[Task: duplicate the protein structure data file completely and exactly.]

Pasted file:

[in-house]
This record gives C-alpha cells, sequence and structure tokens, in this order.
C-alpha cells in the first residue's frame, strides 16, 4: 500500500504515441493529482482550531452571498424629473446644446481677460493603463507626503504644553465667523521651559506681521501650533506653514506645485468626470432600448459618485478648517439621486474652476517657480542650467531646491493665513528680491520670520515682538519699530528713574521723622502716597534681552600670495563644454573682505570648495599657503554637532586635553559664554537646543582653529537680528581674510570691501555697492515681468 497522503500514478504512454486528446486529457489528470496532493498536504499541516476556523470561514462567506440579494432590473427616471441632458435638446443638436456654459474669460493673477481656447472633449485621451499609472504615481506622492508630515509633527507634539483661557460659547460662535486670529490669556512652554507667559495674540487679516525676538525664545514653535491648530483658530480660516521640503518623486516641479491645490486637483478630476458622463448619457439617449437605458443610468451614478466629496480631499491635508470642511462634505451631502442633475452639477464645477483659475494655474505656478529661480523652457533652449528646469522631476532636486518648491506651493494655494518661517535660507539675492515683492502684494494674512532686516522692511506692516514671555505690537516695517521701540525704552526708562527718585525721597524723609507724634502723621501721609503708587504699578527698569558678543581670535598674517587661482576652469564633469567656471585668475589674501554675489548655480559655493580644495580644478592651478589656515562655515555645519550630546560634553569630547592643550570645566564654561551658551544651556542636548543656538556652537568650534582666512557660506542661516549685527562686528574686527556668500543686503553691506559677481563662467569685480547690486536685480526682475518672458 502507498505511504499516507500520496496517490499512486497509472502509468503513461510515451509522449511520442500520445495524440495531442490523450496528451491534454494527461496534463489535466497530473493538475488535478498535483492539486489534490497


[in-house]
This record gives C-alpha cells, sequence and structure tokens, in this order.
C-alpha cells in the first residue's frame, strides 16, 4: 500500500504515441493529482482550531452571498424629473446644446481677460493603463507626503504644553465667523521651559506681521501650533506653514506645485468626470432600448459618485478648517439621486474652476517657480542650467531646491493665513528680491520670520515682538519699530528713574521723622502716597534681552600670495563644454573682505570648495599657503554637532586635553559664554537646543582653529537680528581674510570691501555697492515681468 497522503500514478504512454486528446486529457489528470496532493498536504499541516476556523470561514462567506440579494432590473427616471441632458435638446443638436456654459474669460493673477481656447472633449485621451499609472504615481506622492508630515509633527507634539483661557460659547460662535486670529490669556512652554507667559495674540487679516525676538525664545514653535491648530483658530480660516521640503518623486516641479491645490486637483478630476458622463448619457439617449437605458443610468451614478466629496480631499491635508470642511462634505451631502442633475452639477464645477483659475494655474505656478529661480523652457533652449528646469522631476532636486518648491506651493494655494518661517535660507539675492515683492502684494494674512532686516522692511506692516514671555505690537516695517521701540525704552526708562527718585525721597524723609507724634502723621501721609503708587504699578527698569558678543581670535598674517587661482576652469564633469567656471585668475589674501554675489548655480559655493580644495580644478592651478589656515562655515555645519550630546560634553569630547592643550570645566564654561551658551544651556542636548543656538556652537568650534582666512557660506542661516549685527562686528574686527556668500543686503553691506559677481563662467569685480547690486536685480526682475518672458 502507498505511504499516507500520496496517490499512486497509472502509468503513461510515451509522449511520442500520445495524440495531442490523450496528451491534454494527461496534463489535466497530473493538475488535478498535483492539486489534490497